30 June, 2007

1994 Shupu

More from Lei's hometown, this shupu is loose-leaf and cost about the same as the dreaded 2006 Chen Guanghe Tang Yiwu Yecha from Houde . Of course, this makes it fairly expensive by small-town Chinese standards.

First up is the veracity of its claim to age. Regular readers might remember the Maguan Panguwang bing that Lei bought in quantity to fulfil her daily shupu drinking. Tea Logic's VL pointed out that the wrapper was reminiscent of the style that became popular in 1999 - recalling that the tea vendor in Lei's hometown claimed he purchased it in 1997. Going solely on the characteristics of the tea, my impression is of something in excess of 7 years (of which we have a fair number of examples). Given also that the vendor is (as I understand) a trustworthy friend of the family, the scales tip in his favour. Perhaps it is unimportant, given the pleasing outcome of the tea (and it's price that asymptotically approaches zero).

However, the question becomes somewhat more interesting when we consider this loose-leaf shupu. The same shopkeeper claims that he bought this when he started the shop, which was in 1994. It was an interesting comparison between this tea and the 1997 Maguan Panguwang. Note that the vulgar red box [pictured] is a left-over that a Beijing friend left behind, which turned out to be just the right size.

My a priori assumption is that shupu may peak at around 10 years.

Caledonian Springs @ 100C in 15cl shupu pot; ~5g leaf; 2 rinses

Dry leaf:
Tiny tips, exclusively, looking like baby fishing bait. A range of darknesses with some lighter browns. A full shupu aroma.

15s, 15s, 25s, 40s, 60s, > 90s:
The soup is golden orange, unlike the pure burgundy of the Maguan Panguwang. The aroma is creamy, and crisp - decent shupu. The flavour is where the interest lies, as the smoothness of the Maguan Panguwang is met and exceeded. The overall impression is of smooth pine. It isn't a strong tea, though, and borders on being too gentle. Is this over-aging of a loose-leaf? I am reminded of the 1960s Gaolingongshan maocha, which is rapidly losing its flavour.

This is a surprisingly active tea. For those interested in / credible of chaqi, it might be worth trying this one - there is a significant effect felt even from the aroma, which condensates fairly heavily on the back of the tongue. "The tips of my fingers are pulsating and tingling strongly."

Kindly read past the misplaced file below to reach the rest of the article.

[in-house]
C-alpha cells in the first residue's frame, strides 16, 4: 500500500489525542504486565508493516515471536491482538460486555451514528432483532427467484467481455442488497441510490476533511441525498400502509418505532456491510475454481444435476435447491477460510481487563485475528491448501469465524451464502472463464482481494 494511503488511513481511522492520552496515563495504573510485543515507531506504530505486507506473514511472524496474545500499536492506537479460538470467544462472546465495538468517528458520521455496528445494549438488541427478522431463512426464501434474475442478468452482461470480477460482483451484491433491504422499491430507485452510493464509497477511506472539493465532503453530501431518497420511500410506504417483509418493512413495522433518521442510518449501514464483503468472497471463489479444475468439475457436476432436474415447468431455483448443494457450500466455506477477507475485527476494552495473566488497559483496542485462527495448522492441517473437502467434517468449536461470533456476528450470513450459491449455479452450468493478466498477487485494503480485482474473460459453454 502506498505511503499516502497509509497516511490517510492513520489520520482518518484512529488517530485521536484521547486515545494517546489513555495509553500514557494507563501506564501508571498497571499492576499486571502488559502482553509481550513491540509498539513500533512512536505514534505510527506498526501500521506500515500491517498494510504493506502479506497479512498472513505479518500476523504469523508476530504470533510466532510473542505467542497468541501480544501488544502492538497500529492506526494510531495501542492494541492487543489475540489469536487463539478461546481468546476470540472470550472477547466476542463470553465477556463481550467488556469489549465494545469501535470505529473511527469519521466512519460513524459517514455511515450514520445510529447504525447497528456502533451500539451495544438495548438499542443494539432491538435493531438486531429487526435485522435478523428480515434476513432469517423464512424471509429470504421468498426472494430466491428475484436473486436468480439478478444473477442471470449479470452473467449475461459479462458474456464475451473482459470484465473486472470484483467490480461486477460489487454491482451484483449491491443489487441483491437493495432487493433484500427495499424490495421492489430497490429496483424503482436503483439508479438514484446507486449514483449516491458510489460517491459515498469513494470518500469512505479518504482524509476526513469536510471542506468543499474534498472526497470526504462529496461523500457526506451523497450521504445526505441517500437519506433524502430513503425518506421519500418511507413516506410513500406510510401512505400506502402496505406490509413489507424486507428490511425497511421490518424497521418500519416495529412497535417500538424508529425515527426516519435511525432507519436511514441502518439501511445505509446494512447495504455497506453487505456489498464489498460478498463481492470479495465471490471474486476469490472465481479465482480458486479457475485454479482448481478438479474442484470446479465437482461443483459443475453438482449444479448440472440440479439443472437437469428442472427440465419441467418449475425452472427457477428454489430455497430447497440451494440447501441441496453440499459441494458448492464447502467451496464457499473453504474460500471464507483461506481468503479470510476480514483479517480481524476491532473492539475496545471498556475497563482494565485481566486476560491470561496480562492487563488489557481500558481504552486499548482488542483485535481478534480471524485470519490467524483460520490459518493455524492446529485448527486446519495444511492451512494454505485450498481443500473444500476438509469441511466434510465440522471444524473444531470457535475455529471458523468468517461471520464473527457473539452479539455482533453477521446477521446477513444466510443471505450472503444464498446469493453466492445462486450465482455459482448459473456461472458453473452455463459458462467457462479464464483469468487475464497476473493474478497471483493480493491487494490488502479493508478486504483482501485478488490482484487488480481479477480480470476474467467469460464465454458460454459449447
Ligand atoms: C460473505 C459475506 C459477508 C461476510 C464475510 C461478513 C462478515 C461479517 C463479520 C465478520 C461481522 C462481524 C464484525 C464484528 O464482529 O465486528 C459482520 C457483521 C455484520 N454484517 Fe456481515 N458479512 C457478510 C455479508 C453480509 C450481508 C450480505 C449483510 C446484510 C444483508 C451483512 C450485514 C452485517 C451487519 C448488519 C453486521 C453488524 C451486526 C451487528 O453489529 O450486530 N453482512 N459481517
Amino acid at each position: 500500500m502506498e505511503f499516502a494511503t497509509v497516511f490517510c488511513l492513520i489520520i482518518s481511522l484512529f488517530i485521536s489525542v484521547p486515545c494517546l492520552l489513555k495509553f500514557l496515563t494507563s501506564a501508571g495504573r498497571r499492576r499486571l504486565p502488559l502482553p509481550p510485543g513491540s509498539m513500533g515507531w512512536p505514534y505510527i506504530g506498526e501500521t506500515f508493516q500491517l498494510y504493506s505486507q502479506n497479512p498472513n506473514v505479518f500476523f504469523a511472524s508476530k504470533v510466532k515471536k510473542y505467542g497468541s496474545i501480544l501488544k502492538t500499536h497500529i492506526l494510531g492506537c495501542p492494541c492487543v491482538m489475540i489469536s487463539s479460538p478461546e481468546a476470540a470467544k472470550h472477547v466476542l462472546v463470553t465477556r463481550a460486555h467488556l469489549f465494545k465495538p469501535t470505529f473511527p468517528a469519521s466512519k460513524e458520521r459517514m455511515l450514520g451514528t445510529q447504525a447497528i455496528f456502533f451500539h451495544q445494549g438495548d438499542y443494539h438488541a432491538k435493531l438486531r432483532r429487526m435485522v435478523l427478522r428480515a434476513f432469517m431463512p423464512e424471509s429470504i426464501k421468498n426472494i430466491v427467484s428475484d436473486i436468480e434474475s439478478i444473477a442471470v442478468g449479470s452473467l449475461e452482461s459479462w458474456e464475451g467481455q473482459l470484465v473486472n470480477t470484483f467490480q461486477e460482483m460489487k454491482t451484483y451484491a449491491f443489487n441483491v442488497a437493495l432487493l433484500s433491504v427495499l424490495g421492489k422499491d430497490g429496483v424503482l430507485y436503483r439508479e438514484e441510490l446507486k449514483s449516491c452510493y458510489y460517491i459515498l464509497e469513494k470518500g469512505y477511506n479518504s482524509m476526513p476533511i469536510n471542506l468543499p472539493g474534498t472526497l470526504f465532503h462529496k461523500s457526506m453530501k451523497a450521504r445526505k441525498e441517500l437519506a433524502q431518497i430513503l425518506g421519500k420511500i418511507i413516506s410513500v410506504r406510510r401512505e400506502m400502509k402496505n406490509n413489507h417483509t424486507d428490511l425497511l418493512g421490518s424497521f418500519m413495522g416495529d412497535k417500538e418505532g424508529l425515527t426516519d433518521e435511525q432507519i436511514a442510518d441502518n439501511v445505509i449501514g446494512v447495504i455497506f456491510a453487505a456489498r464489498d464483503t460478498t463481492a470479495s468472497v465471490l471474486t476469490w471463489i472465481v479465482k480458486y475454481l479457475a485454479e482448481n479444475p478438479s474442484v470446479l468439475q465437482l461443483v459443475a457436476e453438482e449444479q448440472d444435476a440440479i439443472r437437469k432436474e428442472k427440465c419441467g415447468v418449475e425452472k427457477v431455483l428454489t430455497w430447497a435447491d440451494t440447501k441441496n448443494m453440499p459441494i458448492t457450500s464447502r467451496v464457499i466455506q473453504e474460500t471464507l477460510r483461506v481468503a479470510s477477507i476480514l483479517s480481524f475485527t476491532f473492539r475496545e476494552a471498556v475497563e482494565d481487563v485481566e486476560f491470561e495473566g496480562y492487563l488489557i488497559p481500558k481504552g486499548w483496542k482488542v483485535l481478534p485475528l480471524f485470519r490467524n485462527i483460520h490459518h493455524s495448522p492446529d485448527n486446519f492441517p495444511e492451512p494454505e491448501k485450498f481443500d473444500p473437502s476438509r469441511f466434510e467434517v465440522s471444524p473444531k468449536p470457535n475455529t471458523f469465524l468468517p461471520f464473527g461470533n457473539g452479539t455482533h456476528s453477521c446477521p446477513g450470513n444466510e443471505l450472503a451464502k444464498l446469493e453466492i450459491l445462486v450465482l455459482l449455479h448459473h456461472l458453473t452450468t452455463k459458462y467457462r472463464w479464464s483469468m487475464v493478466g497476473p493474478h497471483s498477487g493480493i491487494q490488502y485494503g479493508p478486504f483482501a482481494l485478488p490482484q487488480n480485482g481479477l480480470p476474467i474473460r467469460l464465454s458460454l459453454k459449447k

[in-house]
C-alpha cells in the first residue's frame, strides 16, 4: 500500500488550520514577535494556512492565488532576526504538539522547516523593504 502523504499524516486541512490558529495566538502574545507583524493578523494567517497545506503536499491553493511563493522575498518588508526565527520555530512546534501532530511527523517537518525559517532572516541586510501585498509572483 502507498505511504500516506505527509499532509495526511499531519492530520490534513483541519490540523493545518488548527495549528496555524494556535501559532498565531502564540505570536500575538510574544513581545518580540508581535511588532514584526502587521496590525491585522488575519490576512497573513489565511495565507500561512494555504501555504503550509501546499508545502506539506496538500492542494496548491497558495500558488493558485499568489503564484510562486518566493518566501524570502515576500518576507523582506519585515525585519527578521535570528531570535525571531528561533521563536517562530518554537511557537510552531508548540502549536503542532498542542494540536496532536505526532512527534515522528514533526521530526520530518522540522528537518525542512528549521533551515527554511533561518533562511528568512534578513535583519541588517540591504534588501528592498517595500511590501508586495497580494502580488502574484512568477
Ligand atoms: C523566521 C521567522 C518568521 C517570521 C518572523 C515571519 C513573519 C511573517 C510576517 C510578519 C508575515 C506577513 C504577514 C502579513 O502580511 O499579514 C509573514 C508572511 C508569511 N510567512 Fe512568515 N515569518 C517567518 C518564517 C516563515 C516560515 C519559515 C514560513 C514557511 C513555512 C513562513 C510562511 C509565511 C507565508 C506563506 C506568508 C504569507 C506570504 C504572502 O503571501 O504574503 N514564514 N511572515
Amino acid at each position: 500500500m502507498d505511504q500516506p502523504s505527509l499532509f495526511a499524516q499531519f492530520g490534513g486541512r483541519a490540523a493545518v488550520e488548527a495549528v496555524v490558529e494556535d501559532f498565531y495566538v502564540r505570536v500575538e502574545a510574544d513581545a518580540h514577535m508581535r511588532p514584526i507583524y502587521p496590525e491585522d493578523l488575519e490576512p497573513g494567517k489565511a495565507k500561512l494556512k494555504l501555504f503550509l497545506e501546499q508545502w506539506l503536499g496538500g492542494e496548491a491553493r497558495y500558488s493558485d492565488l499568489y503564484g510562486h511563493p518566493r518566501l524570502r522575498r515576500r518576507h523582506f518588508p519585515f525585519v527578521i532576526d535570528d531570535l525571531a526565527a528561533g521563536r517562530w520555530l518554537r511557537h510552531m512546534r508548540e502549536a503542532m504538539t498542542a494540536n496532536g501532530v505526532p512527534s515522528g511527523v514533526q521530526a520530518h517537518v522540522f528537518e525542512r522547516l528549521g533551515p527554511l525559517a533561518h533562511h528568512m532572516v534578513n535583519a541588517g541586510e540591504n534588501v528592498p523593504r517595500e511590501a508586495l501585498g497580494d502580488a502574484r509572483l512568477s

The soup fades to a mid-orange after five infusions, clearly lacking the pace to continue.

Wet leaves:
Dark, tiny, unsurprising.

We had considered getting the little that the shopkeeper has remaining of this tea, but given that it will take some time to consume what we have, the reduction in strength yet further would not be worthwhile.

Compared to the Maguan Panguwang, allegedly 3 years younger, it is yet finer, smoother, and more rarified - but it has turned a corner. The chaqi is full and flushing, but (perhaps fortunately) it doesn't perform as well as the tea that Lei bought in quantity. I should credit her with good judgement at this point, of course.

Is it 1994? It's certainly older than the Maguan Panguwang, which feels older than 5-7 years. I'll leave that question on the shelf for a rainy day.


perpleXd said...

Impressive. Even the smell provoked an effect... I wonder what it is that would give a tea such energy. Thank you for sharing!

Hobbes said...

An interesting one, to be sure. I'm curious why Western medicine shies away from traditional Chinese medicine - perhaps it is merely unquantifiable, or merely not gross enough in effect, or too subjective, to be tackled using standard experiments. The ability of some practitioners is hard to argue away, though, speaking as (what I believe to be) a rational mind.



Dr.Gray said...

The color of the brewed tea is fantastic. I may have to try a tea like this.